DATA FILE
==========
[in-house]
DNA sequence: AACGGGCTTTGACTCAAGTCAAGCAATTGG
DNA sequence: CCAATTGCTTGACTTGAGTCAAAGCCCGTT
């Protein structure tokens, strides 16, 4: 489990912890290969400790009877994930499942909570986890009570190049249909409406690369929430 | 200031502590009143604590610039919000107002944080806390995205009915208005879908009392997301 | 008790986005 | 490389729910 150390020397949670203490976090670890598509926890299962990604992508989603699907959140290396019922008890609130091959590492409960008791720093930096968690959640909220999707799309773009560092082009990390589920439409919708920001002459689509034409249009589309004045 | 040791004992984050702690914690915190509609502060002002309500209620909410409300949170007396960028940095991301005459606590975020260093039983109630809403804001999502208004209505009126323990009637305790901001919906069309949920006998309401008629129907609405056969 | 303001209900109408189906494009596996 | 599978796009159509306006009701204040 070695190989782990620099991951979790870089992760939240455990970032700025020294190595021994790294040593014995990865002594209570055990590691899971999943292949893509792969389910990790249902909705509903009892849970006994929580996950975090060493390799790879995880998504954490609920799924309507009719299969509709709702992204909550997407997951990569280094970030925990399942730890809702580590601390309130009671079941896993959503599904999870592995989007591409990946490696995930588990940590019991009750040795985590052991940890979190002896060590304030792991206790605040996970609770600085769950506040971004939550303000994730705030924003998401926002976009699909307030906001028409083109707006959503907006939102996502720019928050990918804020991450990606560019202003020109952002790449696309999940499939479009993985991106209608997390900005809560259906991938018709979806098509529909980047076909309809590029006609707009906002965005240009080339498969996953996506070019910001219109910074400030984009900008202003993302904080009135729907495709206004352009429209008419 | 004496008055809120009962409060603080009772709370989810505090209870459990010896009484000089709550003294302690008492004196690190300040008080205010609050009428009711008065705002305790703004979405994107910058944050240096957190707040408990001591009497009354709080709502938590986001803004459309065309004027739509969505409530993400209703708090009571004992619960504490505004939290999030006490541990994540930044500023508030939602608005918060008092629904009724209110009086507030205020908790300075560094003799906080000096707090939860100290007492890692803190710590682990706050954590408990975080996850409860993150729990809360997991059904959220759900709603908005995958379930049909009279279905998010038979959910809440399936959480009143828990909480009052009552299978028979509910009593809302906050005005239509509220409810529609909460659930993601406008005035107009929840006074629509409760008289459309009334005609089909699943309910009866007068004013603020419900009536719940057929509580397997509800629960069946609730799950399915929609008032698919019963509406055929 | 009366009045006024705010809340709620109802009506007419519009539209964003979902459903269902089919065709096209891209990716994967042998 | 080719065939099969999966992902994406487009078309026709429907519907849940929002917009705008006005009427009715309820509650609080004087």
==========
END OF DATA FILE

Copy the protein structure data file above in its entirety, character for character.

[in-house]
DNA sequence: AACGGGCTTTGACTCAAGTCAAGCAATTGG
DNA sequence: CCAATTGCTTGACTTGAGTCAAAGCCCGTT
């Protein structure tokens, strides 16, 4: 489990912890290969400790009877994930499942909570986890009570190049249909409406690369929430 | 200031502590009143604590610039919000107002944080806390995205009915208005879908009392997301 | 008790986005 | 490389729910 150390020397949670203490976090670890598509926890299962990604992508989603699907959140290396019922008890609130091959590492409960008791720093930096968690959640909220999707799309773009560092082009990390589920439409919708920001002459689509034409249009589309004045 | 040791004992984050702690914690915190509609502060002002309500209620909410409300949170007396960028940095991301005459606590975020260093039983109630809403804001999502208004209505009126323990009637305790901001919906069309949920006998309401008629129907609405056969 | 303001209900109408189906494009596996 | 599978796009159509306006009701204040 070695190989782990620099991951979790870089992760939240455990970032700025020294190595021994790294040593014995990865002594209570055990590691899971999943292949893509792969389910990790249902909705509903009892849970006994929580996950975090060493390799790879995880998504954490609920799924309507009719299969509709709702992204909550997407997951990569280094970030925990399942730890809702580590601390309130009671079941896993959503599904999870592995989007591409990946490696995930588990940590019991009750040795985590052991940890979190002896060590304030792991206790605040996970609770600085769950506040971004939550303000994730705030924003998401926002976009699909307030906001028409083109707006959503907006939102996502720019928050990918804020991450990606560019202003020109952002790449696309999940499939479009993985991106209608997390900005809560259906991938018709979806098509529909980047076909309809590029006609707009906002965005240009080339498969996953996506070019910001219109910074400030984009900008202003993302904080009135729907495709206004352009429209008419 | 004496008055809120009962409060603080009772709370989810505090209870459990010896009484000089709550003294302690008492004196690190300040008080205010609050009428009711008065705002305790703004979405994107910058944050240096957190707040408990001591009497009354709080709502938590986001803004459309065309004027739509969505409530993400209703708090009571004992619960504490505004939290999030006490541990994540930044500023508030939602608005918060008092629904009724209110009086507030205020908790300075560094003799906080000096707090939860100290007492890692803190710590682990706050954590408990975080996850409860993150729990809360997991059904959220759900709603908005995958379930049909009279279905998010038979959910809440399936959480009143828990909480009052009552299978028979509910009593809302906050005005239509509220409810529609909460659930993601406008005035107009929840006074629509409760008289459309009334005609089909699943309910009866007068004013603020419900009536719940057929509580397997509800629960069946609730799950399915929609008032698919019963509406055929 | 009366009045006024705010809340709620109802009506007419519009539209964003979902459903269902089919065709096209891209990716994967042998 | 080719065939099969999966992902994406487009078309026709429907519907849940929002917009705008006005009427009715309820509650609080004087």